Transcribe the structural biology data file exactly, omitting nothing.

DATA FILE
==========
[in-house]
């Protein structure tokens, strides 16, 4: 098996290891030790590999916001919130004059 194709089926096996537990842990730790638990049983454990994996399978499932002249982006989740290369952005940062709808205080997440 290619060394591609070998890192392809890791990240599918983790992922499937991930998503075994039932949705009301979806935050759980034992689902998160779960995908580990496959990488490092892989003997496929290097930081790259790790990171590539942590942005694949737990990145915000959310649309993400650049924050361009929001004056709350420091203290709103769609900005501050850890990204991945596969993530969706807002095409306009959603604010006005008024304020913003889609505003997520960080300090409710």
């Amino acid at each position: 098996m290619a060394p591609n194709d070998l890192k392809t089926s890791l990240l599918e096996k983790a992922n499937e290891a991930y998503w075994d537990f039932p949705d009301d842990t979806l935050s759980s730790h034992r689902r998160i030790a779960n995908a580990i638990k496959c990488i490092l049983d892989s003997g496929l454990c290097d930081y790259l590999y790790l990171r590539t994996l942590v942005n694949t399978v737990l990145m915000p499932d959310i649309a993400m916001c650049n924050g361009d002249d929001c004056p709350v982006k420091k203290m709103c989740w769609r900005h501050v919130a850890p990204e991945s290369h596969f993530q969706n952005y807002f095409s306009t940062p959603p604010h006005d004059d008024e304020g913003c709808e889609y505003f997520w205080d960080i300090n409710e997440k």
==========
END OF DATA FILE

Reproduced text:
[in-house]
């Protein structure tokens, strides 16, 4: 098996290891030790590999916001919130004059 194709089926096996537990842990730790638990049983454990994996399978499932002249982006989740290369952005940062709808205080997440 290619060394591609070998890192392809890791990240599918983790992922499937991930998503075994039932949705009301979806935050759980034992689902998160779960995908580990496959990488490092892989003997496929290097930081790259790790990171590539942590942005694949737990990145915000959310649309993400650049924050361009929001004056709350420091203290709103769609900005501050850890990204991945596969993530969706807002095409306009959603604010006005008024304020913003889609505003997520960080300090409710």
């Amino acid at each position: 098996m290619a060394p591609n194709d070998l890192k392809t089926s890791l990240l599918e096996k983790a992922n499937e290891a991930y998503w075994d537990f039932p949705d009301d842990t979806l935050s759980s730790h034992r689902r998160i030790a779960n995908a580990i638990k496959c990488i490092l049983d892989s003997g496929l454990c290097d930081y790259l590999y790790l990171r590539t994996l942590v942005n694949t399978v737990l990145m915000p499932d959310i649309a993400m916001c650049n924050g361009d002249d929001c004056p709350v982006k420091k203290m709103c989740w769609r900005h501050v919130a850890p990204e991945s290369h596969f993530q969706n952005y807002f095409s306009t940062p959603p604010h006005d004059d008024e304020g913003c709808e889609y505003f997520w205080d960080i300090n409710e997440k």